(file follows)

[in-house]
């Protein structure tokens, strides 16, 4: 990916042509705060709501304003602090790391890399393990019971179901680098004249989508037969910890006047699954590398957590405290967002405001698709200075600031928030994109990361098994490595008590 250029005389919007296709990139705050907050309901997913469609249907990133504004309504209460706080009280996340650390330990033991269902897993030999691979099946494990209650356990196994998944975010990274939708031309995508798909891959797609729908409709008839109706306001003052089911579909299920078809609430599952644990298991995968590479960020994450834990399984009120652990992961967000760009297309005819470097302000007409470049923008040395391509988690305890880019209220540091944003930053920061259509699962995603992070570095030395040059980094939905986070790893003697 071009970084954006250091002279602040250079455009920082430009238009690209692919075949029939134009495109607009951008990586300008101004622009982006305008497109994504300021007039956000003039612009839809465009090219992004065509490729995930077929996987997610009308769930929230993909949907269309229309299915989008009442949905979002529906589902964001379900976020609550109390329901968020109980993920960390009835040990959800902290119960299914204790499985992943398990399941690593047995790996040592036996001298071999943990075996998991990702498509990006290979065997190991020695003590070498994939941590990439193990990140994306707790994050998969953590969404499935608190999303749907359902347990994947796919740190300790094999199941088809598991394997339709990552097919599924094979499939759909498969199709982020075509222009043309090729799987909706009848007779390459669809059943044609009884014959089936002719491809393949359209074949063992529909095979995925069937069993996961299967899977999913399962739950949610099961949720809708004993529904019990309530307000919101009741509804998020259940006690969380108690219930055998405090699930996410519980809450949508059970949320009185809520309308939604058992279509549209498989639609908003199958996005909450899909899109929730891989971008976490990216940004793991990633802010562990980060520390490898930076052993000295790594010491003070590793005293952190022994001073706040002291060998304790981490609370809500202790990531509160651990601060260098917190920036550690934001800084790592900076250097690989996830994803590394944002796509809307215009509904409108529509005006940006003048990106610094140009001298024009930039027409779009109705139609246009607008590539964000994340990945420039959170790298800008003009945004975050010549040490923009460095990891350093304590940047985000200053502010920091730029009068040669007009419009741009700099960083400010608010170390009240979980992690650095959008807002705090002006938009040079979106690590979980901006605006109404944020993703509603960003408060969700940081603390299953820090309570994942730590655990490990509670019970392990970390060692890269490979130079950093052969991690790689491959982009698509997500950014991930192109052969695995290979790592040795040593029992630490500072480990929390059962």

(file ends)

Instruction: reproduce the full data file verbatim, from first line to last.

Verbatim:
[in-house]
């Protein structure tokens, strides 16, 4: 990916042509705060709501304003602090790391890399393990019971179901680098004249989508037969910890006047699954590398957590405290967002405001698709200075600031928030994109990361098994490595008590 250029005389919007296709990139705050907050309901997913469609249907990133504004309504209460706080009280996340650390330990033991269902897993030999691979099946494990209650356990196994998944975010990274939708031309995508798909891959797609729908409709008839109706306001003052089911579909299920078809609430599952644990298991995968590479960020994450834990399984009120652990992961967000760009297309005819470097302000007409470049923008040395391509988690305890880019209220540091944003930053920061259509699962995603992070570095030395040059980094939905986070790893003697 071009970084954006250091002279602040250079455009920082430009238009690209692919075949029939134009495109607009951008990586300008101004622009982006305008497109994504300021007039956000003039612009839809465009090219992004065509490729995930077929996987997610009308769930929230993909949907269309229309299915989008009442949905979002529906589902964001379900976020609550109390329901968020109980993920960390009835040990959800902290119960299914204790499985992943398990399941690593047995790996040592036996001298071999943990075996998991990702498509990006290979065997190991020695003590070498994939941590990439193990990140994306707790994050998969953590969404499935608190999303749907359902347990994947796919740190300790094999199941088809598991394997339709990552097919599924094979499939759909498969199709982020075509222009043309090729799987909706009848007779390459669809059943044609009884014959089936002719491809393949359209074949063992529909095979995925069937069993996961299967899977999913399962739950949610099961949720809708004993529904019990309530307000919101009741509804998020259940006690969380108690219930055998405090699930996410519980809450949508059970949320009185809520309308939604058992279509549209498989639609908003199958996005909450899909899109929730891989971008976490990216940004793991990633802010562990980060520390490898930076052993000295790594010491003070590793005293952190022994001073706040002291060998304790981490609370809500202790990531509160651990601060260098917190920036550690934001800084790592900076250097690989996830994803590394944002796509809307215009509904409108529509005006940006003048990106610094140009001298024009930039027409779009109705139609246009607008590539964000994340990945420039959170790298800008003009945004975050010549040490923009460095990891350093304590940047985000200053502010920091730029009068040669007009419009741009700099960083400010608010170390009240979980992690650095959008807002705090002006938009040079979106690590979980901006605006109404944020993703509603960003408060969700940081603390299953820090309570994942730590655990490990509670019970392990970390060692890269490979130079950093052969991690790689491959982009698509997500950014991930192109052969695995290979790592040795040593029992630490500072480990929390059962």